The Excel Quick Access Toolbar or QAT as it’s also known is not only a handy place for commonly used icons, but it also enables some super easy keyboard shortcuts for your favourite tools.
The QAT sits either above or below the ribbon. I prefer to place it above the ribbon as this takes up less space because it sits in the green header bar:
Whereas below the ribbon adds an extra row to my header area, although the upside is you get nice, coloured icons which are easier to see at a glance:
You can change the location of the QAT via the drop down:
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Quick Access Toolbar Keyboard Shortcuts
Adding an icon to the QAT is as easy as right-clicking on the icon > Add to Quick Access Toolbar:
Alternatively, you can click on the drop down at the end of the QAT and choose from popular commands, or open the ‘More Commands’ dialog box as shown with the star in the list in the image below:
The More Commands dialog box allows you to search through all icons available and add them to the QAT:
QAT Keyboard Shortcuts
The first 9 positions in the QAT are the most prime real estate in Excel because with the click of two keys you have a very handy set of keyboard shortcuts. Pressing the ALT key and then a number from 1 to 9 is the equivalent of clicking the icons with your mouse. In the image below you can see the number for each icon which appears after pressing ALT:
It’s as simple as learning the number for each icon and you’re off and running!
Note: you can also access the icons after position 9 by entering their number code e.g. the undo icon is number 09 so the shortcut is ALT > 0 > 9, it’s just not quite as nice as entering a single number. And of course, in the case of Undo, it’s easier to press CTRL+Z.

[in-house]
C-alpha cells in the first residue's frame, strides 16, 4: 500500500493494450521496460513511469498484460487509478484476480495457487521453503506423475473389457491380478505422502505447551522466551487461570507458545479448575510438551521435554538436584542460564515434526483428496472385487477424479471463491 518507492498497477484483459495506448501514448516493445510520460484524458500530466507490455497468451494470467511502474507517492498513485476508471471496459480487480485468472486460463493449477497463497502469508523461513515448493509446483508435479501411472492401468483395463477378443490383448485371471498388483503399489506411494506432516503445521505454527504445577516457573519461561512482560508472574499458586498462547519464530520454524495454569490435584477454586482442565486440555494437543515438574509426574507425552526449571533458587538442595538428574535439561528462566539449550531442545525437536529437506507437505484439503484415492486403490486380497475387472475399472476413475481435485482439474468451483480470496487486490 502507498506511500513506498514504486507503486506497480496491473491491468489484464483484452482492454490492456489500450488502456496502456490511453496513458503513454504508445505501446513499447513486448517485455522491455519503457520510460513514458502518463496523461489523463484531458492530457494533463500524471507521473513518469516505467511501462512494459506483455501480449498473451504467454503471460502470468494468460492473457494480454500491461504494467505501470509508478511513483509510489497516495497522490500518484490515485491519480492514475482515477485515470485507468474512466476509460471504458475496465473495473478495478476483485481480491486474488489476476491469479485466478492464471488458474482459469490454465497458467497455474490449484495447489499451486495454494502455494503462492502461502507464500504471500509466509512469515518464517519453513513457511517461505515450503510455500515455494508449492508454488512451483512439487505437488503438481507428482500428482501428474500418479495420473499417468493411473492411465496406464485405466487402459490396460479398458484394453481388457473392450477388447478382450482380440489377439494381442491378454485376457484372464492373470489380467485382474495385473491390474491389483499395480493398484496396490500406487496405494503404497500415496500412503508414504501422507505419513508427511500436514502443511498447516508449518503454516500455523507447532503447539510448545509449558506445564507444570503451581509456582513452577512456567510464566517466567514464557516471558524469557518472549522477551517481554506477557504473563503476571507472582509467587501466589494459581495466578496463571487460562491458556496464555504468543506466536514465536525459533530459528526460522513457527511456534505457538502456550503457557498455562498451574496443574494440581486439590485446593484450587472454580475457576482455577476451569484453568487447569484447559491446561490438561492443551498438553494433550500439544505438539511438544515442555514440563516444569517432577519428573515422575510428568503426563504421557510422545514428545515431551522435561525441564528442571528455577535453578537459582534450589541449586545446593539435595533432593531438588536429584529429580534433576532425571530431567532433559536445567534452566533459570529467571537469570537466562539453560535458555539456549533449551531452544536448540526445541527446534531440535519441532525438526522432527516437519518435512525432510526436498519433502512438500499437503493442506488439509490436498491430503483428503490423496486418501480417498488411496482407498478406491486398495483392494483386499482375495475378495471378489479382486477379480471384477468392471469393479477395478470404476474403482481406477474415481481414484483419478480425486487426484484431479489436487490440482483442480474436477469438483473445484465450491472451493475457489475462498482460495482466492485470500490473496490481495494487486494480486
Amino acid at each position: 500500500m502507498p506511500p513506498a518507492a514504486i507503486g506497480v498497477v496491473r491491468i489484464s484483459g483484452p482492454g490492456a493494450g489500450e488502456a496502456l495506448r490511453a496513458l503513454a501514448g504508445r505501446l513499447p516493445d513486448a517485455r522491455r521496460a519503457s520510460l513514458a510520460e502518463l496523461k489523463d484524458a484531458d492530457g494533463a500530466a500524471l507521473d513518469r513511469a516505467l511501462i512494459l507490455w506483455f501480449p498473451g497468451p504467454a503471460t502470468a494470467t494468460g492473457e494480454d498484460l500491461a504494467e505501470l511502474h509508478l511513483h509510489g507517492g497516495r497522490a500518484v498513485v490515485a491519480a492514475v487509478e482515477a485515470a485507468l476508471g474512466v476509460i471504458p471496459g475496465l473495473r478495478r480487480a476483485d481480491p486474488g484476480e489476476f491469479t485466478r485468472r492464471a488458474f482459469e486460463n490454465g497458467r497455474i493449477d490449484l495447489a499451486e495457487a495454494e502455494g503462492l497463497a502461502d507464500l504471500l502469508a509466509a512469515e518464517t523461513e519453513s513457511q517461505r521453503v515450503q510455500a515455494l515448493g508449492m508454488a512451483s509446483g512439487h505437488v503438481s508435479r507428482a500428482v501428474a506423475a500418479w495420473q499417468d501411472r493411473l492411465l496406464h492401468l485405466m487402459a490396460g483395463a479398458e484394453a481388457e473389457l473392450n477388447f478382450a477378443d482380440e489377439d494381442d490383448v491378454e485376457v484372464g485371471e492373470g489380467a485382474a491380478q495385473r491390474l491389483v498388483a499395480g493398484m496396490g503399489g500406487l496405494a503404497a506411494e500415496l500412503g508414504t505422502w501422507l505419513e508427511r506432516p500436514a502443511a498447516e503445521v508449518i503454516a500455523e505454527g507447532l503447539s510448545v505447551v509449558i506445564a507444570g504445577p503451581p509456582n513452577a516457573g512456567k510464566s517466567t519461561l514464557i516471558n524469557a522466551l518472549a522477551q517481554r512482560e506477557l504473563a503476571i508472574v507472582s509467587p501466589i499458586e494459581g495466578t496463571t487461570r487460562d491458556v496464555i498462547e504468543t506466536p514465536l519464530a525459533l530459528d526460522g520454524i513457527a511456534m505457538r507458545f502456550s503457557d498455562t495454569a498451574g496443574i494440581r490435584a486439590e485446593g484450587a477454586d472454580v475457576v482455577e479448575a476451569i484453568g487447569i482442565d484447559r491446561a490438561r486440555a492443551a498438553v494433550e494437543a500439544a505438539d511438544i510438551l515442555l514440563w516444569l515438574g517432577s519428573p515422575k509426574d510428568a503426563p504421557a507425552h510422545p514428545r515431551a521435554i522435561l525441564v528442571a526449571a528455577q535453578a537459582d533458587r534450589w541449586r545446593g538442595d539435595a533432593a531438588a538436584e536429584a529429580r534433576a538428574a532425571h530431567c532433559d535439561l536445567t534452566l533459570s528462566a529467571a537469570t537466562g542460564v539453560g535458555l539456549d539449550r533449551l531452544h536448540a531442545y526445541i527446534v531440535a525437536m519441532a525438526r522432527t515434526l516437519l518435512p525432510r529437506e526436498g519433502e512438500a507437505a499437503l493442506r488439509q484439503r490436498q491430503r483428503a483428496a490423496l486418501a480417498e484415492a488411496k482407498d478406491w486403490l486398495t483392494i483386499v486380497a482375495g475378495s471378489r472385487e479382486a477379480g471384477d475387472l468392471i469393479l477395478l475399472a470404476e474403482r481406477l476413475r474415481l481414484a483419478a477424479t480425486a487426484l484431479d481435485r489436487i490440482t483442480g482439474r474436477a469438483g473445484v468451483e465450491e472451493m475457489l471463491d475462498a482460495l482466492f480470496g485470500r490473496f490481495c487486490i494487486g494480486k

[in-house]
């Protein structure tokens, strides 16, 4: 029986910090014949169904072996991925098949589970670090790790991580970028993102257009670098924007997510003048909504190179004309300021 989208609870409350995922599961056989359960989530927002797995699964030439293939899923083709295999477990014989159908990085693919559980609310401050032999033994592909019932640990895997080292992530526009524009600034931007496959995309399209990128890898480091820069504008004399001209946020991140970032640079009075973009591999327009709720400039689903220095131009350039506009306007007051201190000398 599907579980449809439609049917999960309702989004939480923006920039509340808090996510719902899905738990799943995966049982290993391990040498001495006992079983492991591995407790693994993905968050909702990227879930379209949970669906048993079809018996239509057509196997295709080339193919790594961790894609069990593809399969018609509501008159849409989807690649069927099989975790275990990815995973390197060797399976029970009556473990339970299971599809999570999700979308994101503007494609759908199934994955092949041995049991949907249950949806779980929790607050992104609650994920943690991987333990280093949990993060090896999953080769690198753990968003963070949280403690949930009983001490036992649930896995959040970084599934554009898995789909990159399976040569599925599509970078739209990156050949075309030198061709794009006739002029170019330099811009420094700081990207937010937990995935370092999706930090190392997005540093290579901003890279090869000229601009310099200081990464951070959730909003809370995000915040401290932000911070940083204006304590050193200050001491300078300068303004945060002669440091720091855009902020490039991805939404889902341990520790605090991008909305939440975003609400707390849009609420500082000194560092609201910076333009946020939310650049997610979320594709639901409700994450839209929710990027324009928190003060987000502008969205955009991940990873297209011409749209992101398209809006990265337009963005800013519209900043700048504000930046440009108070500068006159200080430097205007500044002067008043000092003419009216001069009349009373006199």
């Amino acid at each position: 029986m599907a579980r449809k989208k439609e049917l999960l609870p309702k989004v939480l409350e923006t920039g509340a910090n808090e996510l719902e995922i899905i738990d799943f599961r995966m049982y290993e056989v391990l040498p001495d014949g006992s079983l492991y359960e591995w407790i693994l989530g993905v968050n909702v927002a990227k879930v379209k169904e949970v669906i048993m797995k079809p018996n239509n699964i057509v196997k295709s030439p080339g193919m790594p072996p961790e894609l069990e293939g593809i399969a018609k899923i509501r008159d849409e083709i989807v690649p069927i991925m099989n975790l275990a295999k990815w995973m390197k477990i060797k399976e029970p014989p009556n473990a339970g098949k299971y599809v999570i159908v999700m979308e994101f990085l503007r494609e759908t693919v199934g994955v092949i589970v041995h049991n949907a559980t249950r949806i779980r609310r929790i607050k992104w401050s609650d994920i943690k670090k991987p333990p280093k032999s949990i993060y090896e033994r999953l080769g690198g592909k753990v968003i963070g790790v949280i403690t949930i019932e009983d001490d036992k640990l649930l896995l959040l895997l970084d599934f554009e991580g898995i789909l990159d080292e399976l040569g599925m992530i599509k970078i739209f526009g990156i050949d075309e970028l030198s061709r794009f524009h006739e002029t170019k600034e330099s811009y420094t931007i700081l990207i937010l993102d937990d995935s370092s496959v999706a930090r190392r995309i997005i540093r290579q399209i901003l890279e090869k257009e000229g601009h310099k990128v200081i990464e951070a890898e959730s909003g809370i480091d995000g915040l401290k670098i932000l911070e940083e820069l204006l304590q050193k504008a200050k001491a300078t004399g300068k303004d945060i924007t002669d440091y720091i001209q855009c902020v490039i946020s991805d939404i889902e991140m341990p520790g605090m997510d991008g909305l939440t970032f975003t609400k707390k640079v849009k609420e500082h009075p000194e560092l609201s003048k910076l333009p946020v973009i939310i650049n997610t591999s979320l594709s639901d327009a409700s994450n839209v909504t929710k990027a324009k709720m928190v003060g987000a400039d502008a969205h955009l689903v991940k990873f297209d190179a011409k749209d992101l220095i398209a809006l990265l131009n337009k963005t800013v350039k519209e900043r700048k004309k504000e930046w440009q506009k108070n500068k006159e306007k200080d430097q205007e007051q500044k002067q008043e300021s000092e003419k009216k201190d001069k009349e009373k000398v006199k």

Which Icons to put in the Quick Access Toolbar
There’s no perfect list of icons to include in the Quick Access Toolbar, but for such a prime piece of Excel real estate it’s important to consider what gets a spot based on some strict criteria.
For me that criteria are as follows:
- There must not already be a super easy keyboard shortcut. e.g. don’t put copy, paste or undo up there. Everyone knows CTRL+C, CTRL+V and CTRL+Z are the keyboard shortcuts for these most commonly used commands.
- It should save me multiple clicks. Most of the time the Home tab of the ribbon is visible, so putting commands in the QAT that are available here with a single click is probably a waste. One of the icons in my QAT is the Clear All button which requires a click on the drop down menu to expose it and then a second click on the icon, and there’s no easy keyboard shortcut already available:
- And of course, it should be something I use regularly. Just because I have an icon in my QAT doesn’t mean you should. If you don’t use Power Pivot, then don’t waste a spot in your QAT with the Power Pivot icon. And remember to update it regularly. Work habits change, so be sure to update your QAT in line with your current needs.
In case you’re wondering what’s in my QAT, below is a list of the icons:
You might be wondering why I have some icons I expressly said not to include, so I’ll explain:
- Paste Values – although there’s a couple of keyboard shortcuts for this, none are as short as ALT > 1
- Clear All requires two clicks to get to the button and it’s something I use regularly to clear PivotTables, which the DELETE key simply can’t handle.
- Clear All Filters is super handy when working with Excel Tables, which I do a lot.
- Refresh All is great for refreshing all queries and PivotTables in a workbook. There’s a keyboard shortcut, CTRL+ALT+F5 but I find it cumbersome.
- Launch Power Query Editor – there’s no practical keyboard shortcut for getting to this and it’s at least a two click task depending on the route you take.
- Insert PivotTable – at least a couple of clicks or a cumbersome keyboard shortcut ALT > N > V > T
- Open Power Pivot Window – at least a couple of clicks unless you’re lucky enough to be on the correct tab of the ribbon when you need it.
- Select Objects – I use this all the time and it bugs me having to click so many times to get to it.
- Manage Conditional Formatting Rules – at least two clicks and the option is at the bottom of a long list, which bugs me!
- Undo – this is outside the top 9 so it’s not taking up a prime position. I keep it in the QAT so that I can see the undo stack from the drop down:
- Redo – same as for Redo
- Save – I have autosave always turned on these days, but sometimes I like the satisfaction of clicking the button and knowing that the file is actually saving. Call me old fashioned!